Tuesday, May 31, 2011
Monday, May 30, 2011
Sunday, May 29, 2011
"The U of T writing school was a great way to plunge into tangential dialogue, surprising plot twists, and flesh out an eccentric cast of characters... and in addition to all that, I did some half-decent fiction writing while I was there."
Vincent Lam, Author Bloodletting and Miraculous Cures: Stories, Giller Prize Award Winner, and Creative Writing Summer School Student.
July 4 - 8, 2011
Join our five day intensive workshop for emerging writers. Steps from the subway, on U of T’s campus in downtown Toronto , we offer you a chance to learn the craft of writing from some of Canada’s finest authors.
WRITE IN THE GARDEN:
A one-day writing adventure.
Inspiration, structure and support for those with lots of writing experience and for those with none.
Spend a summer day learning to trust your voice and tell your stories. Listen to your creative self. Gain confidence and perspective from friendly contact with other writers. Write in the garden and enjoy positive feedback, bushy perennials, birdsong, and lunch.
Who: Writer and teacher Beth Kaplan has taught writing at Ryerson for 17 years and at U of T for 5.
When: Sunday June 26, 10 a.m. to 5 p.m.
Sunday August 14, 10 a.m. to 5 p.m.
Cost: $150, including food for thought and actual food. $275 for both days. Register early; limited to 10.
Where: Beth’s secret garden in Cabbagetown.
Laughter, camaraderie and insight guaranteed.
For more information - www.bethkaplan.ca/coaching
To register – firstname.lastname@example.org
“I’d like to express my deep appreciation to you, Beth, for making your garden workshop so memorable. You have a special gift for creating a safe learning environment, with a well of positive things to say without passing judgment. It was a joy to be there with you and the others. Your garden is magical, and you created a magical day for me. Ann C.”
Friday, May 27, 2011
Thursday, May 26, 2011
Monday, May 23, 2011
Still, it's fantastic that Mum, at 87, and her sister Do, at 91, are still living independently, cooking and doing crossword puzzles daily and coping extremely well, considering. How lucky we all are. As my brother and I say, "We want those longevity genes." The other side - not so much.
We had a wonderful day Saturday - it was stunningly bright and hot, so we went for a drive in Mum's 1982 Volvo - down to the tulip festival, bed after bed of tulips in scarlet, yellow, pink. I parked and we found a bench to sit in the shade and watch the parade of Ottawans go by - "just like the U.N.," Mum observed, as every nationality was out rollerblading, walking kids, cycling, running. This is such a lovely city, just the right size, and the whole canal area is gorgeous. Three young girls went by, and I said to Mum, "I wonder if they know how perfect they are," and then realized that, when I lived by the canal with my friend Lynn at the age of 18, we too must have been perfect. And had no idea.
While Mum napped, I went out for a walk/jogette by the river and discovered something magical - someone had left a wooden kitchen chair facing the river so I went to sit down, and then noticed they'd created a kind of sanctuary, cleared a path and lined it with stones, piled stones around the trees, left small stones on big stones. I stayed a long time, appreciating the work that had gone into making this special place and taking pictures. The next day, when I went back, it had gone. No chair, no path, no stones around the trees. Glad I have the pictures to prove I wasn't hallucinating a chair by the river, with stones.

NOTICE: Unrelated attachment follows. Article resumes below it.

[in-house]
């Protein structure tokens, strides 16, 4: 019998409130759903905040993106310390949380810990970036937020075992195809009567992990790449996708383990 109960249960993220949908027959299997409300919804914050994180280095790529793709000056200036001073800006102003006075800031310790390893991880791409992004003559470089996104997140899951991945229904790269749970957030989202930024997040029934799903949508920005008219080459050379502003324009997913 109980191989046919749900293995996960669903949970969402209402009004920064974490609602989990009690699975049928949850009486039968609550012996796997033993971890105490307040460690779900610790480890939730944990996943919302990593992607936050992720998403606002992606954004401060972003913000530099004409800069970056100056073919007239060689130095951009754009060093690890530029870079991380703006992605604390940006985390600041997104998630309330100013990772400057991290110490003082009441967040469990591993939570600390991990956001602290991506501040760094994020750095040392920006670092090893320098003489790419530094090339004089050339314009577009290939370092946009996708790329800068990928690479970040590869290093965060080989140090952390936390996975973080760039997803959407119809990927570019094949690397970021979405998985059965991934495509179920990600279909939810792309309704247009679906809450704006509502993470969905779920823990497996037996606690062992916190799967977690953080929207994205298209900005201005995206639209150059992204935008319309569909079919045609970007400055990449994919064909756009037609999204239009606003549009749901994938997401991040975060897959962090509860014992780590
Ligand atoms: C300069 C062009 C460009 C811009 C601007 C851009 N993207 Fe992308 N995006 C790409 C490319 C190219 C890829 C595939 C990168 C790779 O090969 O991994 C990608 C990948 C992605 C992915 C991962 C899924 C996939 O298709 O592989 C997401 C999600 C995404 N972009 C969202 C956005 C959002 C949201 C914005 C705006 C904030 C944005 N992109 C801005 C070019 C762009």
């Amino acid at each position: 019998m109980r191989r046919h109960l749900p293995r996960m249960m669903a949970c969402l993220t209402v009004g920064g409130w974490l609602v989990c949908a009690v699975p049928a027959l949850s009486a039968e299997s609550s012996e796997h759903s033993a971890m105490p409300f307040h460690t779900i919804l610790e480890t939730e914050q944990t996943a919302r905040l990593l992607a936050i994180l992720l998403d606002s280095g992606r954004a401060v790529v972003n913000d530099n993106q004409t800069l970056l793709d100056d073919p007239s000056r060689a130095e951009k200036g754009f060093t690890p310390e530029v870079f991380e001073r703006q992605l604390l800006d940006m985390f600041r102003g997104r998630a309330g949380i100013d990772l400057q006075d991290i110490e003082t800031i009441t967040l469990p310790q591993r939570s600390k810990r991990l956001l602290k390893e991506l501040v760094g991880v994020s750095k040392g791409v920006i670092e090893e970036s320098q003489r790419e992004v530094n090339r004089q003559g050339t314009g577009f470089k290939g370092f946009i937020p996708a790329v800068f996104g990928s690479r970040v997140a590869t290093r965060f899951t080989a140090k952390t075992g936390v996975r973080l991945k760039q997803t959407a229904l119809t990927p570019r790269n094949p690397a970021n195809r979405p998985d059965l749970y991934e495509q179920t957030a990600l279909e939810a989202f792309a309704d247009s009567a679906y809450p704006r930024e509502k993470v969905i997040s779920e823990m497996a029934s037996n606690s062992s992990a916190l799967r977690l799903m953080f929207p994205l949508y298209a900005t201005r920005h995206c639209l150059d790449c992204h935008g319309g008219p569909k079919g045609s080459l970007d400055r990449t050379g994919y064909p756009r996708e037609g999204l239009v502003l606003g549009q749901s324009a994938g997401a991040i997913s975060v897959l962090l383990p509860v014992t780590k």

Yesterday, errands, getting a huge load of groceries and wine, cooking for Sunday dinner; my brother and his rambunctious 3-year old came to dine. And then TV with my two ladies nodding off and waking up, though we watched the life of Victor Hugo with Paul Muni and were all gripped at the heroic tale. And today, sorting, tidying, cleaning out. I hope to get to the fridge, where I've noticed lots of stuff past its due date. I wish I did not live so far away. But luckily my brother is nearby and very attentive.
Friend Chris writes from France that he's afraid of being stranded there by the volcano, shades of two years ago - or was it last year? I forget. Last year, I think. How time flies.
How time flies.
Home late tonight, unless a volcano erupts.
Friday, May 20, 2011
Wednesday, May 18, 2011
Monday, May 16, 2011
Sunday, May 15, 2011
Friday, May 13, 2011
Tuesday, May 10, 2011
Monday, May 9, 2011
Sunday, May 8, 2011
Saturday, May 7, 2011
Friday, May 6, 2011
Wednesday, May 4, 2011
Tuesday, May 3, 2011
Monday, May 2, 2011
Over a period of six years, the journal became a crucial outlet for the feelings of despair—the "cold sinkings of the heart"—that had agonized him from the time of his youth. "Is it the body brings it on the mind or the mind inflicts it upon the body?" he wondered, concluding that the two are inseparable: "I fancy I might as well enquire whether the fiddle or the fiddlestick makes the tune."
Scott found that the only effective remedy for depression was physical exertion. "Fighting with this fiend is not always the best was to conquer him," he wrote. "I have always found exercize and the open air better than reasoning." His long walks often led to dramatic emotional recovery: "The freshness of the air, the singing of the birds, the beautiful aspect of nature, the size of the venerable trees, gave me all a delightful feeling this morning. It seemd there was pleasure even in living and breathing without anything else."
Sunday, May 1, 2011
alley - and published (at least online, if not in print), in the GnM.